Space Foundation News
Astronaut Jim Reilly to Speak at Jack Swigert Aerospace Academy
Written by: developer
COLORADO SPRINGS, Colo. (Sep. 29, 2009) — The Space Foundation’s education outreach is taking its student astronaut program to the Jack Swigert Aerospace Academy on Friday, Oct. 2. Former NASA astronaut and Colorado Springs resident James F. Reilly, II, Ph.D., will speak to the students about his experiences in space.
“This is a rare opportunity for students to hear an astronaut share Space Shuttle experiences,” said Iain Probert, Space Foundation vice president of education. “We thank Dr. Reilly for generously donating his time to inspire these young people.”
Reilly will make three presentations in the school auditorium: 8:45 – 9:35 a.m. for seventh graders; 9:45 a.m. – 10:30 for eighth graders; and 10:40 – 11:25 p.m. for sixth graders.
The Jack Swigert Aerospace Academy, 4220 East Pikes Peak Ave., Colorado Springs, is a new aerospace-themed middle school created through a partnership between the Space Foundation and Colorado Springs (Colo.) School District 11 (D-11), with more than 500 students, and onsite support from the Space Foundation.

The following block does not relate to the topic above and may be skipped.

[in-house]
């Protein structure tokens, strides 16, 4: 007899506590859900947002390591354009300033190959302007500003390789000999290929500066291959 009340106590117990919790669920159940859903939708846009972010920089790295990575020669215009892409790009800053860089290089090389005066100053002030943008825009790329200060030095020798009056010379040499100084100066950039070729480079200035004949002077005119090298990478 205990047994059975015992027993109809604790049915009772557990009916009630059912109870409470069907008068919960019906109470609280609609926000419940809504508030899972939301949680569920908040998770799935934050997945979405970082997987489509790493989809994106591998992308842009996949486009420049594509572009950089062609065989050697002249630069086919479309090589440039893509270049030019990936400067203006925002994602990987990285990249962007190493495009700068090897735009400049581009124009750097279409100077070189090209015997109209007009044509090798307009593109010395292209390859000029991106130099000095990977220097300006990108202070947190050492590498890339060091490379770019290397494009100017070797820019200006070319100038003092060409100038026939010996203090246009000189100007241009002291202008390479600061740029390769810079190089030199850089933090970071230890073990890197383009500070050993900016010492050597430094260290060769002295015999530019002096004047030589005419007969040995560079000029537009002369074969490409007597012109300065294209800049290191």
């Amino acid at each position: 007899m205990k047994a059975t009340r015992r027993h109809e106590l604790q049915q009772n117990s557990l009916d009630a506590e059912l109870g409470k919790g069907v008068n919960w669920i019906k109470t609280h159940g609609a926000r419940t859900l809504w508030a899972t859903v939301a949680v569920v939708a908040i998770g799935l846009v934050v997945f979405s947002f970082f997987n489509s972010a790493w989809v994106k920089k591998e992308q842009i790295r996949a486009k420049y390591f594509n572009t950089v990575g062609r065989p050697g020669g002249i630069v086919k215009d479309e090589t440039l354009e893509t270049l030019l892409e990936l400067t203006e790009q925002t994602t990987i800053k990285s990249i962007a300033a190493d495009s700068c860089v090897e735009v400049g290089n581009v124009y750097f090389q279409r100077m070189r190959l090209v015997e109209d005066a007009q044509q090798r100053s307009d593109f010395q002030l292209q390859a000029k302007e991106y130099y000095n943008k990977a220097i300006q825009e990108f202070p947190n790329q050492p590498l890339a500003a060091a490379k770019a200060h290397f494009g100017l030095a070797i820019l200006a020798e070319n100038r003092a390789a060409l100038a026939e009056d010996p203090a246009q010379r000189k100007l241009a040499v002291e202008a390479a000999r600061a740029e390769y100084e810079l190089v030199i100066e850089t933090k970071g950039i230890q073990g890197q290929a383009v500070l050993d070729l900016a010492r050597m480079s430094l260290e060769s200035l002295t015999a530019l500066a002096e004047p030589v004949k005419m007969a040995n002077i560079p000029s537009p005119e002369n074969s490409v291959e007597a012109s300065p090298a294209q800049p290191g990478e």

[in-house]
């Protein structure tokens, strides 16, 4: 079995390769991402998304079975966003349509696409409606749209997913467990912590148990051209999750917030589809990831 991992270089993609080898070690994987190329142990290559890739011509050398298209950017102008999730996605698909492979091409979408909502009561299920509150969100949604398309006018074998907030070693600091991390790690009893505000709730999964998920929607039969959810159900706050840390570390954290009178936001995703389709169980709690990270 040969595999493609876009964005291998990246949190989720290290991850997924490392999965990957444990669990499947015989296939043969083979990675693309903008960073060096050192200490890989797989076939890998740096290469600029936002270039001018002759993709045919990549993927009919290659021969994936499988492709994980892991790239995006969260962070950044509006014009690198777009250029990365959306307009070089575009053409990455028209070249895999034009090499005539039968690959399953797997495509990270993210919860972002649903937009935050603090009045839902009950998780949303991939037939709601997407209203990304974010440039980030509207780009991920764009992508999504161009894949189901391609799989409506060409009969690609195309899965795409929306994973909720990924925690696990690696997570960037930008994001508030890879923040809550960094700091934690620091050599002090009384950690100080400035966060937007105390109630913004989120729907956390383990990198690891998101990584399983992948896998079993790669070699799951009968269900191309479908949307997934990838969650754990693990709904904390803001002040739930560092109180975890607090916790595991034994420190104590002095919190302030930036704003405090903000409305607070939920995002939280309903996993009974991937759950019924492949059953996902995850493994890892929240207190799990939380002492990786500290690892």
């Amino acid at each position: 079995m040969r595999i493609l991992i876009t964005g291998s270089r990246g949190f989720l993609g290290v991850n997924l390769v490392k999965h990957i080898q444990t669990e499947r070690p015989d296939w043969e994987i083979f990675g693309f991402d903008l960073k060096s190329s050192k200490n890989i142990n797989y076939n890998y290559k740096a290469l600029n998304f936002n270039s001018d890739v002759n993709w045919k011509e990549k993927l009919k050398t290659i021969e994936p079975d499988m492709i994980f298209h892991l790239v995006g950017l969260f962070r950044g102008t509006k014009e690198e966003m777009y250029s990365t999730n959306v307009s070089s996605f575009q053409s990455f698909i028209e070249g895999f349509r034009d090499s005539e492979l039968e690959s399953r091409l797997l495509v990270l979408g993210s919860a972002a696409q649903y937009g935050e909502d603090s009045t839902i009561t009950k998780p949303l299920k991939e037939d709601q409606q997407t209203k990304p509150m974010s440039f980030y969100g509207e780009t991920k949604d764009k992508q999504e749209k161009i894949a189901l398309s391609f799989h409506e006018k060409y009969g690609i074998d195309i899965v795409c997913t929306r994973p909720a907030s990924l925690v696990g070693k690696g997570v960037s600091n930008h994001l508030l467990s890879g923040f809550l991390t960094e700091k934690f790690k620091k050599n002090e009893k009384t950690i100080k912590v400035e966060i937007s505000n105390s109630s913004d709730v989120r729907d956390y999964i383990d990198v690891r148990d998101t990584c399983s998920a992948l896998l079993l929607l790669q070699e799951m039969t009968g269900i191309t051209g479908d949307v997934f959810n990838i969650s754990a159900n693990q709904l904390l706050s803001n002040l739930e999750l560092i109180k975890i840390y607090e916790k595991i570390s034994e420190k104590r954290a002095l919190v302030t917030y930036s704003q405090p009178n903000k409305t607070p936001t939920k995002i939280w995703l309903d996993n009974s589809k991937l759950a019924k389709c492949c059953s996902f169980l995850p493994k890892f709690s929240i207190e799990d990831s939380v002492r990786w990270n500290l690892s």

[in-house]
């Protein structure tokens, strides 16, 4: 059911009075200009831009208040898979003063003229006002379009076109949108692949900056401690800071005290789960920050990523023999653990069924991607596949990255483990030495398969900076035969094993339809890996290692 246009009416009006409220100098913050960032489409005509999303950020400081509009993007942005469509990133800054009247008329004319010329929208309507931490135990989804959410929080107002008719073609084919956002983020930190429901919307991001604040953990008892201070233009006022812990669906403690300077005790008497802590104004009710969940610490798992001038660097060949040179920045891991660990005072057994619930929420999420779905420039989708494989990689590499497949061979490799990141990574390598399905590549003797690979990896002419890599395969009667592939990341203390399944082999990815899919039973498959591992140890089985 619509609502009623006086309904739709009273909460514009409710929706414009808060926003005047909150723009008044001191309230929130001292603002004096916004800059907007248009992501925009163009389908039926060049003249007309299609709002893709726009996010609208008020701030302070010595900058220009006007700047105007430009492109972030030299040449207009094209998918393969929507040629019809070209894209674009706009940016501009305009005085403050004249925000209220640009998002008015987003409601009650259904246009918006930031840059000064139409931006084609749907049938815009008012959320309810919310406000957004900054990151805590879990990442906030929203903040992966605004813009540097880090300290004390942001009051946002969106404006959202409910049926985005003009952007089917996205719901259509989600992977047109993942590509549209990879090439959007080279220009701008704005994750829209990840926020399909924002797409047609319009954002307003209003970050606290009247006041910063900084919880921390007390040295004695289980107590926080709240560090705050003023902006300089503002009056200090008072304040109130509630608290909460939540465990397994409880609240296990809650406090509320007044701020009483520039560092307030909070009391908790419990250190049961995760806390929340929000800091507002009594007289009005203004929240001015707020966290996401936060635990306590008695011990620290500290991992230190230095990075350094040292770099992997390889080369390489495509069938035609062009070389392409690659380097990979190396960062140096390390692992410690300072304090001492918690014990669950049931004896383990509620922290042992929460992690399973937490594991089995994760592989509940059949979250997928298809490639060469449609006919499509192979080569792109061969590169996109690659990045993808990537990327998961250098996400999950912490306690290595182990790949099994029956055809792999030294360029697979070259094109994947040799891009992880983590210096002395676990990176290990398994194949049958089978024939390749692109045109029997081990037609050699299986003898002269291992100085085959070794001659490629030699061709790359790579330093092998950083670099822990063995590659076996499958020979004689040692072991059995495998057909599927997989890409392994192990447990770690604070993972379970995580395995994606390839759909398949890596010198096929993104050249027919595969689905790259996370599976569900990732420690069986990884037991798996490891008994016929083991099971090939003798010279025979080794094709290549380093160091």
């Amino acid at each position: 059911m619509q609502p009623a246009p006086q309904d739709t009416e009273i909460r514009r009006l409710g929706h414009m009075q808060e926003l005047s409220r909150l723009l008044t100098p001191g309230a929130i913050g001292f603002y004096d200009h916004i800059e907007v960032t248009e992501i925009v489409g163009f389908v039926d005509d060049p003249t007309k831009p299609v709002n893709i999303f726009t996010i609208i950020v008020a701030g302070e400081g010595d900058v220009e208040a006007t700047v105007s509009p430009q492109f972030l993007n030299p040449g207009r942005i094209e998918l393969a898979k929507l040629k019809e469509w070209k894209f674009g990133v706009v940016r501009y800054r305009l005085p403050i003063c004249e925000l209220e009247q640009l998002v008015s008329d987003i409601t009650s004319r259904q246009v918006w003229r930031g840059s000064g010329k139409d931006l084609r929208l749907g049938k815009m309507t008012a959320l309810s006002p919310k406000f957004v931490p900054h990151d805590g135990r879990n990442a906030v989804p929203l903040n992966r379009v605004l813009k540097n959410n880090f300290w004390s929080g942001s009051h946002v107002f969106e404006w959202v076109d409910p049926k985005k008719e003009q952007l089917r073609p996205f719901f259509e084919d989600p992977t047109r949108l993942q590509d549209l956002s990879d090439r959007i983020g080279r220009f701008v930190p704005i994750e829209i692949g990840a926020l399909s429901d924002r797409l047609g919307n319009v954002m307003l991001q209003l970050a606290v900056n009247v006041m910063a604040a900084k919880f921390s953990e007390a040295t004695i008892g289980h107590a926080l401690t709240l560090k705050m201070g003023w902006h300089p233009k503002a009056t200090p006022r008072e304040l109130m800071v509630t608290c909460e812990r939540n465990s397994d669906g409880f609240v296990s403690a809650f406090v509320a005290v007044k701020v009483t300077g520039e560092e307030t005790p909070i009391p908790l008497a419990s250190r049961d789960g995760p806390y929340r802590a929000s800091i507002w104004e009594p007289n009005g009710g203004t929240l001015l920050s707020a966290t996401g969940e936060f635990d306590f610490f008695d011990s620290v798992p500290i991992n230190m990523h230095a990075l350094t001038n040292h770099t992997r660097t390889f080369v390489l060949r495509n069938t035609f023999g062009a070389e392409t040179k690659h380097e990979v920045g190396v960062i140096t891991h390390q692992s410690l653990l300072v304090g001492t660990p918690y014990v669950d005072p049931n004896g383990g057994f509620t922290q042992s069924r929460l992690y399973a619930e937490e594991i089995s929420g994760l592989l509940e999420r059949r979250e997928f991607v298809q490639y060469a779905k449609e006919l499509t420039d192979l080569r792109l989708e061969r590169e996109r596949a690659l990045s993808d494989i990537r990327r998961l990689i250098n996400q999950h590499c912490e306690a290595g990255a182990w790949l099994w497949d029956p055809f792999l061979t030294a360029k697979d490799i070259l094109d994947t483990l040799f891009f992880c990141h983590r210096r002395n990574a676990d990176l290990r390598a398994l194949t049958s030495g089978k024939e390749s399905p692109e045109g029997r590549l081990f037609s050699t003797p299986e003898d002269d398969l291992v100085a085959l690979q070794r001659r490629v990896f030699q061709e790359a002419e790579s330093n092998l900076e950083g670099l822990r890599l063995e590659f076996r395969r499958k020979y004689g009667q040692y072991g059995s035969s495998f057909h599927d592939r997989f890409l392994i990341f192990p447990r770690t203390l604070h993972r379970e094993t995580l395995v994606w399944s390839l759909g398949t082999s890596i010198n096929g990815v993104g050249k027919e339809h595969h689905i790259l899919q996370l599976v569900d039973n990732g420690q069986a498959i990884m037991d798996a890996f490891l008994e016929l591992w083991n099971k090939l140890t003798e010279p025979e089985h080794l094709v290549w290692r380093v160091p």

The curriculum, which is collaboratively developed by the Space Foundation and D-11, uses space and aerospace themes and principles to teach a broad range of subjects, with focus on improving students’ proficiency in science, technology, engineering, the arts, and mathematics (STEAM).
Reilly Flew Three Shuttle Missions
Reilly has a Master of Science degree in geosciences and a doctorate in geosciences, both from the University of Texas-Dallas. He was selected for NASA’s astronaut program in December 1994. During his time at NASA, he worked on systems development, materials and vehicle engineering, and human factors projects for both the International Space Station and the Space Shuttle. Reilly flew on STS-89 in 1998, STS-104 in 2001 and STS-117 in 2007. He logged more than 853 hours in space, including five spacewalks totaling 31 hours and 10 minutes. He has more than 2,000 hours of high-performance flight time in various NASA aircraft. Reilly retired from NASA in May 2008.
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